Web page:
Crafted in stone..

My first day in Bhubaneswar happened to be very rainy indeed. Such a dampener when you have so much to do in such little time. Thanks to Dr.Gadanayak’s(Director, school of sculpture) advice, I had a fairly reasonable list of locations for the crafts I wanted to visit. The closest craft was stone carving, so Girish (my friend) and I were off to explore it in the maddening rain!

The initial experience was mind-blowing and this was even before I had visited the Konark temple.  Orissa’s temples are monuments of beauty, every bit of it sculpted by the ancestors of these gifted men, the worshippers of Vishwakarma, the divine architect of the world. The temples are made of sandstone (sanapattar, as it is locally called) and have a reddish-pink sheen.

The first stop was a well established set up owned and run by a master sculptor Dr. Sudarshan Sahu. Though we didn’t get to meet him, we were generously allowed a tour of his premises.

The craftsmen working under him were patiently creating the works of art. One of them, Murlidar explained that Orissa is rich in various indigenous varieties of stone. Anything from the super soft soapstone to the hard granite is available here.

Very simple tools like chisels and hammers are used to sculpt these beauties.

The detailing achieved using these simple tools..

Our next stop was a small workshop on the way to Pipli. The entire Bhubaneswar-Pipli road is dotted with such small workshops. We decided to take a random stop at one of them and we were not disappointed.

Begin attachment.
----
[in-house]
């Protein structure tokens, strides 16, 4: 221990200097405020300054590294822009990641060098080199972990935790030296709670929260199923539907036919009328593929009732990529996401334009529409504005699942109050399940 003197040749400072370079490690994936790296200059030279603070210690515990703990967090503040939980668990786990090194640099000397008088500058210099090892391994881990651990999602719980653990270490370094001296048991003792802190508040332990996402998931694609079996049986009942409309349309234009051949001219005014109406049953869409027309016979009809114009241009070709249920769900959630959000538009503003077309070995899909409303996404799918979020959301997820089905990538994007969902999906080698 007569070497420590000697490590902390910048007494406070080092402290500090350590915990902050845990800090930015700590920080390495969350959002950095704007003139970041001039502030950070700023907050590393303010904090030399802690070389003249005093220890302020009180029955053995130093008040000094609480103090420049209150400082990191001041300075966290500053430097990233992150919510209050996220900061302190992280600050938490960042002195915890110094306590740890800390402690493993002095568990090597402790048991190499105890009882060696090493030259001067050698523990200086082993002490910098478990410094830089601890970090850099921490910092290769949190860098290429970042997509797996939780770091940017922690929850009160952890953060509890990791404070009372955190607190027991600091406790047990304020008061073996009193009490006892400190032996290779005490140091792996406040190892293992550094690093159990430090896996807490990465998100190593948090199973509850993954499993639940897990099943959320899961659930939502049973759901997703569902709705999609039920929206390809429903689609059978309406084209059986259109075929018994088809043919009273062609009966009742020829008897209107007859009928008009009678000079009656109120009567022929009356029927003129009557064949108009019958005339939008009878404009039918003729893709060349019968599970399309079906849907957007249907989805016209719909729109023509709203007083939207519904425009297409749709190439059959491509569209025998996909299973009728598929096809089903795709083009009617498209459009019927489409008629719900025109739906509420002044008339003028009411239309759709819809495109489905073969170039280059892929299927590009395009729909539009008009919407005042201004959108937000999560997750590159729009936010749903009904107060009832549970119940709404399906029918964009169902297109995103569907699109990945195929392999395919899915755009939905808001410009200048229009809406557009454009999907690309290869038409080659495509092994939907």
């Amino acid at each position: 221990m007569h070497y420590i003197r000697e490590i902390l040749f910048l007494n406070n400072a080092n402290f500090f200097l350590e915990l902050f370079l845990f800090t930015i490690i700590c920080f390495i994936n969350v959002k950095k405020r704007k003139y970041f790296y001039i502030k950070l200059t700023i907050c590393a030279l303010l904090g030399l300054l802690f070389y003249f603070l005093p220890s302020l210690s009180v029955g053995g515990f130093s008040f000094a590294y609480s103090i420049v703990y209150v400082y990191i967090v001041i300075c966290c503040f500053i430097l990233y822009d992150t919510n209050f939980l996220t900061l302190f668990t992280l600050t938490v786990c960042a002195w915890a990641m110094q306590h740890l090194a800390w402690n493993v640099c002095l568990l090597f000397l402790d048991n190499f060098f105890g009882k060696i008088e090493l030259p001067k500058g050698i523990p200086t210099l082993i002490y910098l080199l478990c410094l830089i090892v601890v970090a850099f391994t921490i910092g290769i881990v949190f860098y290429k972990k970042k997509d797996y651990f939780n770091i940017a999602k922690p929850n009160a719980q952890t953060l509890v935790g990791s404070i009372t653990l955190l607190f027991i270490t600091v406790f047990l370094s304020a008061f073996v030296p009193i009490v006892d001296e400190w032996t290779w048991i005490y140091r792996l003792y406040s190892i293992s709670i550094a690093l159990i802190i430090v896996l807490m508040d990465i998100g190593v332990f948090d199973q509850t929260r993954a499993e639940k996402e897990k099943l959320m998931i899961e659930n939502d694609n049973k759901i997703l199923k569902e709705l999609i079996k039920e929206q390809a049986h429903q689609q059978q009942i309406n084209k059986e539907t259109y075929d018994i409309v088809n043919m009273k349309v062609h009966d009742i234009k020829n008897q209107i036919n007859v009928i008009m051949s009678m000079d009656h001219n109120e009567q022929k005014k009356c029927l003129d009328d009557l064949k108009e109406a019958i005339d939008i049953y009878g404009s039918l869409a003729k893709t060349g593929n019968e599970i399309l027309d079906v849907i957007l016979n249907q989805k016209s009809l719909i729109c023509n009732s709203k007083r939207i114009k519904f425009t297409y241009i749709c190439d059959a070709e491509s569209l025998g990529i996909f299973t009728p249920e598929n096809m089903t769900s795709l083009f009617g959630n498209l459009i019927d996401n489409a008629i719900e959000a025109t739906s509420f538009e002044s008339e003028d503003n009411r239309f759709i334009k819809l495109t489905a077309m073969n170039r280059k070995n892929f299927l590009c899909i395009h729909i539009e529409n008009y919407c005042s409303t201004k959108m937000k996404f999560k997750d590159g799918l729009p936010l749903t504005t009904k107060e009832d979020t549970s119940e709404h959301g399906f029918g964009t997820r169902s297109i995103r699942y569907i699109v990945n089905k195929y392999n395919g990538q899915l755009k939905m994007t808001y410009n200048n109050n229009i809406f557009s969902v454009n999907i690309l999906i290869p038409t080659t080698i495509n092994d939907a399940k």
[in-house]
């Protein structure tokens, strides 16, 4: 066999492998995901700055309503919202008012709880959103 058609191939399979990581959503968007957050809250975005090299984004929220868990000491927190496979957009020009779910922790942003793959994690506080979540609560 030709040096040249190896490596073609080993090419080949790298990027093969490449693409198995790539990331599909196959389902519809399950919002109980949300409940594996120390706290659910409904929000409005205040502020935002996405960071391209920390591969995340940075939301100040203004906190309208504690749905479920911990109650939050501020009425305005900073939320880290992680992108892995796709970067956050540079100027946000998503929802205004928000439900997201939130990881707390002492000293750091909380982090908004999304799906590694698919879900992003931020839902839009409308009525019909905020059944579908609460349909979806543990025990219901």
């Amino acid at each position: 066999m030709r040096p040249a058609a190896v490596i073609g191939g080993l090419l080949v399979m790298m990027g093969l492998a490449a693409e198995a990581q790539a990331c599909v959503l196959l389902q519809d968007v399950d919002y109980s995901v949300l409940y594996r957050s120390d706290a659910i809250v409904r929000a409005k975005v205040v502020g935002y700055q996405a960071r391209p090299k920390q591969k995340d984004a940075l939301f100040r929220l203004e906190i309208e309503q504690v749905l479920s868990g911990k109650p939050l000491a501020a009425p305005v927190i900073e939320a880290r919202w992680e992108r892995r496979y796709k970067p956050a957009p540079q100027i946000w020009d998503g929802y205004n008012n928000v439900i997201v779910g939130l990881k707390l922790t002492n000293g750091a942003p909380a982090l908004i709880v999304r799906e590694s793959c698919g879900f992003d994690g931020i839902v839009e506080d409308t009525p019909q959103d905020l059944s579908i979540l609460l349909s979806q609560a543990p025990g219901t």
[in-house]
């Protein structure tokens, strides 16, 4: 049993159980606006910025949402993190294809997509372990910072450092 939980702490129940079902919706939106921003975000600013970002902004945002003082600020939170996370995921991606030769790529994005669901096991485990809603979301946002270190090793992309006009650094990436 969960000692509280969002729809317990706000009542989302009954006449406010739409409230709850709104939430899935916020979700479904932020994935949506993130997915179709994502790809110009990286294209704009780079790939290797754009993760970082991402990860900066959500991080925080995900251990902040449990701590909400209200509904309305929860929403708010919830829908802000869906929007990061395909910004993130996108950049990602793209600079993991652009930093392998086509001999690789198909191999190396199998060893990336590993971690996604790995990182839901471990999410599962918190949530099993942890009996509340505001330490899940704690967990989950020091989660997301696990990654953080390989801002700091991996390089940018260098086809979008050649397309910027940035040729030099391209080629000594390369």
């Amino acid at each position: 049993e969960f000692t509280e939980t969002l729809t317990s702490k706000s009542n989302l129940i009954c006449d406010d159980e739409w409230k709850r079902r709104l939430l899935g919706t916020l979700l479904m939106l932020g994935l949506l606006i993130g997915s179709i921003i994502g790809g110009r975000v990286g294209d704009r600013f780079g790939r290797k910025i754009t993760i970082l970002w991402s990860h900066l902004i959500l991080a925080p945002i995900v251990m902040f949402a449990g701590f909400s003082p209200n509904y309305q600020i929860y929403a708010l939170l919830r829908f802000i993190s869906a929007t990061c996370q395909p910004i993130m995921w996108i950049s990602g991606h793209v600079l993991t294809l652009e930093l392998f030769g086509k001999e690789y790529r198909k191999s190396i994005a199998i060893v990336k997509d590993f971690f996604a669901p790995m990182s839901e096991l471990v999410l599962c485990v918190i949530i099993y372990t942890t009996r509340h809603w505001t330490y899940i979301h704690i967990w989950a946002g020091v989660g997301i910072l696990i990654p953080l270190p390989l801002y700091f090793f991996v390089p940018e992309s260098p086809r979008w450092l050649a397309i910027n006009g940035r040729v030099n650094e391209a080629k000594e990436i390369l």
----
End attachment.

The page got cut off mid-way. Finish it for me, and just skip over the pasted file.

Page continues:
I met Rasamani Maharana, a master craftsman who runs a training school there. The rain soaked sculptures in contrast to the lush green of the surroundings was the first thing that hit me here.

During my discussion with him, I told him that I love these sculptures. However my tiny apartment cannot fit these in and so decided to try out something small for the city dweller! I am restlessly awaiting their arrival. 🙂

Here are a few designs..

Signature sculpture from Orissa. A lion sculpture guards the gate in every temple. It is a symbol of triumph and victory. Note the detailing on the waist band.

I would have loved to stay back to hear the constant chiseling, taking in the lush surroundings and admiring the sculptures. Another burst of rain and I had to leave.

End of day one..

Please click here for more photos of my Orissa trip.


2 thoughts on “Crafted in stone..

    • The wheel is actually a part of a bigger structure. The whole structure (I’ll post a picture if I have a good one) including the wheel takes close to 2 years for completion with 5-6 people working on it full time.

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